Guadalupe Maldonado brought his family to the northwest suburbs from Mexico because, in his eyes, it was the land of opportunity. The chance for a better life for his children outweighed any fears of finding a job or encountering crime.
Before Maldonado moved a month ago, one of his brothers, Pedro, had warned him that he might not recognize the area from a previous stay.
"His brother told him that jobs were bad," said Guadalupe Maldonado's sister-in-law Juana Maldonado. "And he told him things were not the same. He said things were not as safe and that things were getting more dangerous."
But there was no deterring Guadalupe Maldonado, who took his cook's job at Brown's Chicken & Pasta in Palatine until a better restaurant job opened up.
On Saturday, his family mourned him as a victim of the massacre inside the chicken franchise.
"He was such a good man," said Juana Maldonado, tears welling in her eyes. "He came here to make things better."
Almost from the start, though, Guadalupe Maldonado's journey to the Chicago area hit snags.
Maldonado, 46, could not immediately return to a job at Ye Olde Towne Inn in Mt. Prospect, an employer during his previous stay in the U.S. So he took the job at Brown's. Money was tight.
At Christmas, he and his wife, Beatriz, economized by buying a gift only for their youngest son, Salvador, 5. They asked their two other children, Juan Pablo, 13, and Javier, 11, to understand the necessity for sacrifice.
The family also had to move in with Pedro and Juana Maldonado in Palatine.
Guadalupe Maldonado and his family made the trip to the U.S. from the state of Guanajuato, a rural, mountainous area in central Mexico, according to family members. He was the second-oldest of five brothers, who were raised as farmers, they said.
After their father's death, the five brothers inherited a 1 1/2-acre plot, which they shared and tilled, Juana Maldonado said. The brothers took turns working in the U.S. and returning to care for the family land.
"We would spend time together farming," Juan Pablo said Saturday. "We would plant corn and watch it grow."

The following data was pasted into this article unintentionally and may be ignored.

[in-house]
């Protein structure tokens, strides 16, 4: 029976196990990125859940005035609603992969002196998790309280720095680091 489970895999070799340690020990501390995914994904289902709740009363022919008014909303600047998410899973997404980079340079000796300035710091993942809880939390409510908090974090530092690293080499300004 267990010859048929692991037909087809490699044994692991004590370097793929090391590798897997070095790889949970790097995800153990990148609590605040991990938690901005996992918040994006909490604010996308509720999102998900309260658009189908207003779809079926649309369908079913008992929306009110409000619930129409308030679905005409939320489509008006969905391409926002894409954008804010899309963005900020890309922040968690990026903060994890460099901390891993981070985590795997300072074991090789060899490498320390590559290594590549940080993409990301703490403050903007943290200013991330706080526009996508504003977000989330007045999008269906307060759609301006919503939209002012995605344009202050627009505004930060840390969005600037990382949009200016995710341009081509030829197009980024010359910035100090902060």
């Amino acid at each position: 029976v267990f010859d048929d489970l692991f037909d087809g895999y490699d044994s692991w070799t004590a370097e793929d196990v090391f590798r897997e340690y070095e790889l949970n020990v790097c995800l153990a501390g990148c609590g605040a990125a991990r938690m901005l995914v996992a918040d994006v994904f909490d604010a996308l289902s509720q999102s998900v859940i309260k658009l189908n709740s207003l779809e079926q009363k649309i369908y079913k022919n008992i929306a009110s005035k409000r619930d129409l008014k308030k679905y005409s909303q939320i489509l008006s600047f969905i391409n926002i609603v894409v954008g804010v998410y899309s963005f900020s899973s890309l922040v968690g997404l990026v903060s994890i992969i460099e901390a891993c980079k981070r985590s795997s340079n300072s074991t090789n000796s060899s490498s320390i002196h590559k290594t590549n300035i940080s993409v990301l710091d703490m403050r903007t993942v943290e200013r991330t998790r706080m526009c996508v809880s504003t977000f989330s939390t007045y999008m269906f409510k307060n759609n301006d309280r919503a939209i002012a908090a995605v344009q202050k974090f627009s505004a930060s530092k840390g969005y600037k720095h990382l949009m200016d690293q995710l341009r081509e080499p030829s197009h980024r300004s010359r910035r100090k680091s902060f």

Maldonado made his first trip to the U.S. in 1981, staying for six years. During that stay, he and his wife worked at Ye Olde Towne Inn, Juana Maldonado said.
Guadalupe Maldonado, who lived in Mt. Prospect then, enjoyed his job as a cook because it enabled him to be close to his wife, who did cleanup work.
"He loved what he was doing there," Juana Maldonado said.
Buoyed by the U.S. experience Maldonado tried to aid others in coming to this country. Alfredo Mora, a longtime friend who also is from Mexico, said that Maldonado often lent friends money, found them jobs and homes.
It was for that reason that family and friends said they grew concerned early Saturday when Maldonado had not arrived home by 1:30 a.m., Juana Maldonado said. He was always home by 10 p.m., and he would have called if he was going to be late, she said.
Maldonado's wife asked Pedro Maldonado to drive over to Brown's Chicken to check on him. But when Pedro Maldonado arrived at the restaurant, and before anyone was aware of what had occurred inside, he was told by a passing police officer to leave and not to worry, that his brother was probably "out drinking or hanging out," Juana Maldonado said.
Pedro Maldonado was not convinced.
For one, Guadalupe Maldonado was not a drinker, Jauna Maldonado said. Just as compelling, she said, was that Guadalupe Maldonado's car, given to him by Pedro Maldonado, remained at the restaurant.
"We thought something was very wrong," Juana Maldonado said.
Tribune reporter Andrew Martin contributed to this article.